[EXCLUSIVE] Behind The Mic: JR Berard
This is a blog I wrote for the actress, Elizabeth Banks and her website about six months ago. She’s since moved her website and none of the blogs went with it. She’s started fresh with a ton of new content. I put a lot into it and it was actually picked up by Businessinsider.com after going live on Banks’s site. Anywho, here goes nothing…
The first question people ask when I tell them that I’m a comedian is, “What does bombing feel like?”… Here’s the best I can explain it; imagine a room full of every girl who ever denied you a date (and you ASKED the hell outta them, like flowers and stuff, you even wore a bow tie cause you’re a moron). It’s freezing cold, they’re all wearing parkas, and you’re naked on stage in front of them. Oh, and now you have to RE-ask them all out at the same time. Sucks, huh? It’s a lot worse when you’re new and don’t know how to handle it yet. In reality, its just people you’ll never see again.
BUT if you’ve lasted long enough that bombing doesn’t affect you anymore, then Congratulations! You might have figured out how this works. (If not, quit immediately, because this is how sociopaths are made)
April 17th, 2007 my friend, Brian Hurley, got me on stage for the first time. He’s since left the comedy world to pursue a more ‘domesticated lifestyle’ with a home, dog and a beautiful wife. But it wasn’t before teaching me the most valuable lesson about writing. “The stuff that makes you laugh out loud when you’re alone, that’s what you should be doing on stage.” Nothing else I’ve learned in six years, has proven more true.
I’m constantly writing new jokes, Comedians write everything down. The younger I was, the more the idea seemed to be, “this joke, is going to REVOLUTIONIZE comedy… I don’t even think people are going to write jokes after this joke.” It’s so easy to convince yourself that people’s heads are going to explode with laughter when they hear your observations on dating and relationships. But then something happens – your joke, the one you wrote with your clever brain, the audience hated it. Back to the drawing board.
But it’s art and if you want to be great; you need to dedicate yourself to it.
“J.R., I’ve been meaning to ask, are you a funny comedian now?” Thank you curious reader, I’ll get to that. Getting consistent laughs took thousands of hours on stage, trial and error. Whatever I thought was funny, poured out of my face and into a microphone. When I really began to engulf myself in comedy I was also working at Home Depot. This meant, to get stage time, I would either: 1. Leave on lunch breaks and haul ass to/from clubs, OR 2. Go straight from work, find a 24hr fitness to shower, then get on stage somewhere. A lot of the time I would have plan ahead which nights I would get to sleep – around my traveling schedule of shows. But I was dedicated to this. This is what I wanted my job to be, making people laugh.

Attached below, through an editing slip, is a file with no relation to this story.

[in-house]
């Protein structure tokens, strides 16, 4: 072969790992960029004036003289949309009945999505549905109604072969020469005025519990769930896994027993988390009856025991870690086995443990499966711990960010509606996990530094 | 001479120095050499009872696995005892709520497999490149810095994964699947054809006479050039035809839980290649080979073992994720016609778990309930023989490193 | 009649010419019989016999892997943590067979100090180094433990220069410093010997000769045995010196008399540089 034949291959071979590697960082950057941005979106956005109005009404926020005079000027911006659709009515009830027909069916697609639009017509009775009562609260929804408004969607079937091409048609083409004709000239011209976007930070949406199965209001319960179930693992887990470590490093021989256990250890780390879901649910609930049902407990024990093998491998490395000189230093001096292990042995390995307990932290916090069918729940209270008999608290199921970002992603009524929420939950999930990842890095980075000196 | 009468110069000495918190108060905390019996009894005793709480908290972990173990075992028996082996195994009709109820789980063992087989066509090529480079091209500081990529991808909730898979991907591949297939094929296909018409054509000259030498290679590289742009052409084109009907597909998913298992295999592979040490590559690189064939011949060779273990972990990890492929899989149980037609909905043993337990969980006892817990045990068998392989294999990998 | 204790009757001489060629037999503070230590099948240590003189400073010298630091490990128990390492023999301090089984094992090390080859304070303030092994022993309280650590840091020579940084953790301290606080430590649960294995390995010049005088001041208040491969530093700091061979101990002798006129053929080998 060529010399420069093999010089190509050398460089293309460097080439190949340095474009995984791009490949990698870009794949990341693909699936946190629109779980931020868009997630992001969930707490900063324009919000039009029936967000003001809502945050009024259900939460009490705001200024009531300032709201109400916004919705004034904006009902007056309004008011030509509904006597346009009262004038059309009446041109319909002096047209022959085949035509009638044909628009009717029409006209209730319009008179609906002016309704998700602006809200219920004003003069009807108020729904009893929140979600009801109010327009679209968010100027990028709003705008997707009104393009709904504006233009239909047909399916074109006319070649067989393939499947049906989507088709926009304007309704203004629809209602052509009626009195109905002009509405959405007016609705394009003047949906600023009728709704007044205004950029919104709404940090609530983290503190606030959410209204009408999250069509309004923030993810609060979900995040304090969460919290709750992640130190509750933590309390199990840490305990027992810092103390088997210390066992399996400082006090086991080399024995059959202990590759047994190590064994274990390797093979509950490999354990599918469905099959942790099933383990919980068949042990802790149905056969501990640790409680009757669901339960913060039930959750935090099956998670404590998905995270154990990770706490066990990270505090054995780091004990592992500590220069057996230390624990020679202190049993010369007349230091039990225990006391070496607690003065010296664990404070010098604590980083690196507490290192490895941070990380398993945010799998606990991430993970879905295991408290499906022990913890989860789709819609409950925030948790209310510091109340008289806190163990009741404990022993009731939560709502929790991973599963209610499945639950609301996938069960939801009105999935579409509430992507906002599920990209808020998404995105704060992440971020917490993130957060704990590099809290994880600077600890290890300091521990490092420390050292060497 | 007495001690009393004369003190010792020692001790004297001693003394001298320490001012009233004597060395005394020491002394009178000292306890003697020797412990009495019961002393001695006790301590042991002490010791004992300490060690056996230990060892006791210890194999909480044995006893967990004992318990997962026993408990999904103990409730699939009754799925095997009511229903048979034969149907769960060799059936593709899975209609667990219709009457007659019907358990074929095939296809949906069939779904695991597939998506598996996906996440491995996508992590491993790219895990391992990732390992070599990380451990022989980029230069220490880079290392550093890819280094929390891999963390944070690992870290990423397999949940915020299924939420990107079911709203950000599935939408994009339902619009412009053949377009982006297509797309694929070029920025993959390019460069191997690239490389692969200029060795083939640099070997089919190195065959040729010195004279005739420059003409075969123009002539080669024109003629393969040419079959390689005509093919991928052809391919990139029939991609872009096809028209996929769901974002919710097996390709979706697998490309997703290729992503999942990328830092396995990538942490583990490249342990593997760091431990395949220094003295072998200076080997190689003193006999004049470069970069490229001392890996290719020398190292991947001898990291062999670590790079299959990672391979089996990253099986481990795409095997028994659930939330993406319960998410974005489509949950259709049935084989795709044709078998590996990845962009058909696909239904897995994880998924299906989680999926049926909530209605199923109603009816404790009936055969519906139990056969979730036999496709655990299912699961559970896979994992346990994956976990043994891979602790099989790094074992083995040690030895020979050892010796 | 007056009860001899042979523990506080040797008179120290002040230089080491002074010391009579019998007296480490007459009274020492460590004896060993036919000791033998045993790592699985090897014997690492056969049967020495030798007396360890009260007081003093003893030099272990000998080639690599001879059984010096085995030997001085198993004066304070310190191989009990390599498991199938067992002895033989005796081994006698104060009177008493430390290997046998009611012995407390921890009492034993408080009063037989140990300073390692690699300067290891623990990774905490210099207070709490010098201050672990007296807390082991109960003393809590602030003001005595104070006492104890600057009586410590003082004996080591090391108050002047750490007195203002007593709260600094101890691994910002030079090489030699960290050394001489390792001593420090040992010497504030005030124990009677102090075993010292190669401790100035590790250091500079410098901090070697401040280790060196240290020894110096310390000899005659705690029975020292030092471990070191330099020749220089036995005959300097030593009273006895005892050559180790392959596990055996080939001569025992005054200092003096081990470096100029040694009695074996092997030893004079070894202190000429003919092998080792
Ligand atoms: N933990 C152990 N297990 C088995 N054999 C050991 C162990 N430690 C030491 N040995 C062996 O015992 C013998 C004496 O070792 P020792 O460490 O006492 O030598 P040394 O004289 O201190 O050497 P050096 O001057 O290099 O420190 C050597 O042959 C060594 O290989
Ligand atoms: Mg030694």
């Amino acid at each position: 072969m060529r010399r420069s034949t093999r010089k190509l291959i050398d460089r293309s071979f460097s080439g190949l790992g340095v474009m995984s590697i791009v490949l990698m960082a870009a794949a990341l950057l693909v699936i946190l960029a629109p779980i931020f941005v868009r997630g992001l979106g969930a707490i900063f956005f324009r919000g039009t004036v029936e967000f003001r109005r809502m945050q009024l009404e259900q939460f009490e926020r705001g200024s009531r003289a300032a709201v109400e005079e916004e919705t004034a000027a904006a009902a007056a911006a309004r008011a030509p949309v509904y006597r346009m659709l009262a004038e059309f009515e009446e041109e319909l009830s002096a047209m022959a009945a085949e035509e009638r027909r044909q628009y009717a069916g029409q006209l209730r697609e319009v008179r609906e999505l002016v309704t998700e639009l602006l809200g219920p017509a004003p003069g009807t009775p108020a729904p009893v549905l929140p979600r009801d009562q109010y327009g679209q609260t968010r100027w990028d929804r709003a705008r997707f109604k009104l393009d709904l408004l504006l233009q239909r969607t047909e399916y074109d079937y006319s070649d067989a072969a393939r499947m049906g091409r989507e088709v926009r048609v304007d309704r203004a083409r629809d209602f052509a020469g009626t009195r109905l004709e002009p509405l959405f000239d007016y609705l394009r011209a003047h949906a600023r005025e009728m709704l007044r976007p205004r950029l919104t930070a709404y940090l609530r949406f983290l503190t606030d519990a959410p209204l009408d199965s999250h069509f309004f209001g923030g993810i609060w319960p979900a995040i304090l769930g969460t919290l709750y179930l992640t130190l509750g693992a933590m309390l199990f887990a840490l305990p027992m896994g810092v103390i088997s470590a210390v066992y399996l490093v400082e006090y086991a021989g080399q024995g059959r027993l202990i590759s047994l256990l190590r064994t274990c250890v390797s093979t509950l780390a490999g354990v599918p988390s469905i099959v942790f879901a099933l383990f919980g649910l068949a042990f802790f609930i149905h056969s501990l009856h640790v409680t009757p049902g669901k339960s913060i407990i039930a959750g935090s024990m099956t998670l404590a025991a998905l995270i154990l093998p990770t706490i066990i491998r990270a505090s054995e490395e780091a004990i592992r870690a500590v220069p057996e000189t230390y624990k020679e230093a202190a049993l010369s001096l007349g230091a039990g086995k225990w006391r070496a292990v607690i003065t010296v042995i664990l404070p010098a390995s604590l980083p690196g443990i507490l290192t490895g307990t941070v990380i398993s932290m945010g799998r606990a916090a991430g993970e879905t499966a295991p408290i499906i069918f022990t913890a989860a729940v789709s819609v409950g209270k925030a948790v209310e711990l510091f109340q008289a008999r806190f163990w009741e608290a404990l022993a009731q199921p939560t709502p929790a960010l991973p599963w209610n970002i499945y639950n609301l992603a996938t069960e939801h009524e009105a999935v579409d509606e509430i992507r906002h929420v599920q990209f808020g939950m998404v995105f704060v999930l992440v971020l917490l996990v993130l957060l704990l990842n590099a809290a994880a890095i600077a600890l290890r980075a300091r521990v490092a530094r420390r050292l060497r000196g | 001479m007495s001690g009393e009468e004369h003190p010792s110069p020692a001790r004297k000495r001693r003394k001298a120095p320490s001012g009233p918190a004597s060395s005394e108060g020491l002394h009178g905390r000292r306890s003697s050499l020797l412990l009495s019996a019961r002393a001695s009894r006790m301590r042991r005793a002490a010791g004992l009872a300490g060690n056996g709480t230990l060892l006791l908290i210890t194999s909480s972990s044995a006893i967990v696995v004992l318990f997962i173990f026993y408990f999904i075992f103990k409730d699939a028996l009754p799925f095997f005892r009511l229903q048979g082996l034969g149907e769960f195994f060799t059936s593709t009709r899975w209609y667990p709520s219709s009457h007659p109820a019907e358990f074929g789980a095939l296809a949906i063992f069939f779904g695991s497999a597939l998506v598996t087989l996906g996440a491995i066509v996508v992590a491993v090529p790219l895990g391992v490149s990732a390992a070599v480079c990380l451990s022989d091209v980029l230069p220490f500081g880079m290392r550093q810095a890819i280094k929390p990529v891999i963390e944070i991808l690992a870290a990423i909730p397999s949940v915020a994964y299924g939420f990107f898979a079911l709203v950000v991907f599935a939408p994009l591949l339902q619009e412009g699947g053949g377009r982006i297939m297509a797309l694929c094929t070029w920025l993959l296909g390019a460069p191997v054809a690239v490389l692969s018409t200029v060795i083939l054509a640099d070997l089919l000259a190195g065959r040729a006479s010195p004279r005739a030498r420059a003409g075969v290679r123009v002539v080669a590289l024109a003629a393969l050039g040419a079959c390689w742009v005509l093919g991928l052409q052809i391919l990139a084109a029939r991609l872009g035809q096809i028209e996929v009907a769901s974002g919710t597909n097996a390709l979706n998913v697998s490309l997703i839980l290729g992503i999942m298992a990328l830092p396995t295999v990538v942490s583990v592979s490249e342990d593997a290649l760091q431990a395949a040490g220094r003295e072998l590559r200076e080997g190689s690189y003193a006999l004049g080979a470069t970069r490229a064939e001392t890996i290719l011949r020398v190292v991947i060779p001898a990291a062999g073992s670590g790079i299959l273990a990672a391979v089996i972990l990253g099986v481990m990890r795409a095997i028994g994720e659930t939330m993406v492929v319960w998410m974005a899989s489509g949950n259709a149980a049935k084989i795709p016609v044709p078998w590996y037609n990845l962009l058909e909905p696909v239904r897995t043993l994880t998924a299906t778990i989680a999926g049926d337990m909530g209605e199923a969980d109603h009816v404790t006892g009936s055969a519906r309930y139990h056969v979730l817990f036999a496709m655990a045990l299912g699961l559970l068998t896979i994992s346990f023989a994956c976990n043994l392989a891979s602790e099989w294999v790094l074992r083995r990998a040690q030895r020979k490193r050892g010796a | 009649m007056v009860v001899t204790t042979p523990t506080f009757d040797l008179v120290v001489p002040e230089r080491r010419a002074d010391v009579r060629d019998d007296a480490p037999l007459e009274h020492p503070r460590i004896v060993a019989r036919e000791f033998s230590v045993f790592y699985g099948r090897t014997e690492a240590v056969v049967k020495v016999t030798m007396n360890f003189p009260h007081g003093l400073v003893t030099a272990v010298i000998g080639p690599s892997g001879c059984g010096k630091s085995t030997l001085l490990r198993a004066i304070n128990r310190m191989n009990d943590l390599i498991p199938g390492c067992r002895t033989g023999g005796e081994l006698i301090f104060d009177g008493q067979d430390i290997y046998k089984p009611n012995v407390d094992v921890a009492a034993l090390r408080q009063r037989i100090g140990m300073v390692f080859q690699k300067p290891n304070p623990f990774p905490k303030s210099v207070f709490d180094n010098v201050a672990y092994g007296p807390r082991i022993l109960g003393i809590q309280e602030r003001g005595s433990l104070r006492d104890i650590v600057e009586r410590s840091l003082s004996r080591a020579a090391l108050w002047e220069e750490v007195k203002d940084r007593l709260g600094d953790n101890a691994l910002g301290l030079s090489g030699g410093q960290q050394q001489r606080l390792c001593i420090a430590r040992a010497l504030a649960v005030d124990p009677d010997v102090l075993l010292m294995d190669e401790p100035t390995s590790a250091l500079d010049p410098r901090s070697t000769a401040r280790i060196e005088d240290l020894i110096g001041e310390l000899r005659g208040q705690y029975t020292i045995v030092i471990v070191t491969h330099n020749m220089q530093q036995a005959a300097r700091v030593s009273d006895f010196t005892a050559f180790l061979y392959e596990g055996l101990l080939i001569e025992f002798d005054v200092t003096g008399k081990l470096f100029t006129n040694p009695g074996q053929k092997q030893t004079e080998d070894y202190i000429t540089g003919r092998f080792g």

The truth is… once you begin to find your voice as a comedian, are consistently booked and like your material, it rocks. Hard. There are few other jobs that you could clock in, work for 25 minutes and have the people around you think you’re the coolest person they’ve ever met, and their faces might melt off if they don’t buy your next round. That’s not always the case. In any line of work, you have bad days.
Starting out as a comedian is a lot like going to college: you meet people who will become your best friends, you’ll drink a lot and lose countless hours of sleep doing what seems to be, “a great idea at the time.” Your classroom is bars, clubs and restaurants. Anywhere with a sound system and at least one person who thought comedy there would be a good idea. Sometimes customers hate you because they’re actually having dinner. Try to win them over. It’s fun! Those are the nights I learned the most; being put in an environment where people didn’t want comedy, and telling them jokes. I’ve performed for the back of so many heads.
When you’re young and hungry for it, you’ll perform anywhere. If we comics were booked at a funeral, we’d tell jokes there. “Oh we’re not getting paid? But there’s food at the wake, right?” You have to have bad nights to appreciate the good ones.
Not that I ever did it for his approval, very much the opposite, but about four years into this ride, my Dad told me he was proud of me for sticking with something. Such a great moment. Lo and behold, he’s always bragged about his “comedian” son. “Yeah, we’re not gonna be able to make the party Saturday, my kid’s got this thing opening for Tom Green.”
Keep in mind, I’m six years in and have a ways to go and many goals to accomplish. It’s also REALLY important to note, most young comedians don’t get a chance to post their work in the forum of an A-List Celebrity, let alone someone you actually admire and respect for their work. That being said, EB, you’re the coolest and I very much appreciate this, hopefully I don’t let you down like my 8th grade math teacher.